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Electricity Tariff hike: Discos cut electricity supply to 100 industries – MAN

The Director-General of the Manufacturers Association of Nigeria, Segun Ajayi-Kadir, has disclosed that electricity distribution companies have disconnected over 100 manufacturing firms...ĊONTINUE.THE FULL R£ĄÐING.

In an exclusive interview with The PUNCH at the annual general meeting of the MAN’s food, beverage and tobacco sector, on Thursday in Lagos, he revealed that 10 of the association’s members had been disconnected in Kano.

“We do not favour legal action against the Discos and NERC. We do not want to go there. One of our branches has done so, and that subsists. The Disco in Kano is still disconnecting our members despite the injunction. As an association, we do not want to engage in such (legal action) but it comes as a last resort.

“You can imagine that as of today, more than 100 of our members have been disconnected, which means that their workers have been asked to go home. It means that their production processes have been halted. It means that they are not able to fulfil their obligations to their suppliers, and they have started to lose money,” he explained.

According to the MAN DG, the crux of the matter is that manufacturers are asked to pay electricity bills that will take manufacturers out of business.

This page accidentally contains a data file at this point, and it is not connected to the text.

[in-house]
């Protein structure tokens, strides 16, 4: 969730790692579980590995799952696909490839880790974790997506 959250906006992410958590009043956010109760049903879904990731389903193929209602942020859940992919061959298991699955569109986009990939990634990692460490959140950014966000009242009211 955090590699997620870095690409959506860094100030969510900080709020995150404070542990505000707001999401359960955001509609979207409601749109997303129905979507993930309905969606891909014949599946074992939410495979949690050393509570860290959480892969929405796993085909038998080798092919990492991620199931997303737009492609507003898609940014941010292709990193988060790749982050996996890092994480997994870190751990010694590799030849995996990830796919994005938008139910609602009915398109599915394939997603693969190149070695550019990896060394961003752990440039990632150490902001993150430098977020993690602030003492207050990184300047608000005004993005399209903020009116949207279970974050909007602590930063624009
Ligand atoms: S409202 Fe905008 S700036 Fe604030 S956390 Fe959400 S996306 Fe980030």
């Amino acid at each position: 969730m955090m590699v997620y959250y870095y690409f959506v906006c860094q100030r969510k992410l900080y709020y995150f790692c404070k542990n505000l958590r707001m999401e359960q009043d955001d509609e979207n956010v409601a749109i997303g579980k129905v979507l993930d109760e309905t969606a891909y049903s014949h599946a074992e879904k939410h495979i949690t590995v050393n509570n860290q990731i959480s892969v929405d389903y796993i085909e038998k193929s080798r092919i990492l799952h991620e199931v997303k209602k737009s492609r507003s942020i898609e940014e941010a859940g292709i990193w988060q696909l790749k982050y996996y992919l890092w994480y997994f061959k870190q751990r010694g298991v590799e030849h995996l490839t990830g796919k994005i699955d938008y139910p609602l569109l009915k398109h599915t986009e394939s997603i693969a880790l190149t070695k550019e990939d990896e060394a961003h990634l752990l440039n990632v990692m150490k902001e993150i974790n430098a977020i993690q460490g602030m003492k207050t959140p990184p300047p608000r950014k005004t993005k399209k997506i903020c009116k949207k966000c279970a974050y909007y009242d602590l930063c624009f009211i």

“A company told me that it was paying N7-8m before, now it is paying N32m. The calculation is that the profit you could have made, you are not able to make it. So, you need to decide to go ahead and produce and pay an electricity bill that is more than the profit you would have made or shut down.

So, we are gradually seeing a situation where more and more industries are shutting down, because if you disconnect an industry that does not have an alternative source of power, it practically goes out of business,” he declared.

According to the MAN DG, the crux of the matter is that manufacturers are asked to pay electricity bills that will take manufacturers out of business.

“A company told me that it was paying N7-8m before, now it is paying N32m. The calculation is that the profit you could have made, you are not able to make it. So, you need to decide to go ahead and produce and pay an electricity bill that is more than the profit you would have made or shut down.

So, we are gradually seeing a situation where more and more industries are shutting down, because if you disconnect an industry that does not have an alternative source of power, it practically goes out of business,” he declared.

Meanwhile, the immediate past Chairman of the Food, Beverage and Tobacco Sector of MAN and Managing Director of Intercontinental Distillers Limited, Chief Patrick Anegbe, stated that the spate of insecurity in the country was hampering backward integration in the food industry.

“How do you backwards integrate when you are talking about insecurity? The insecurity in the country poses a very serious threat to backward integration,” he averred.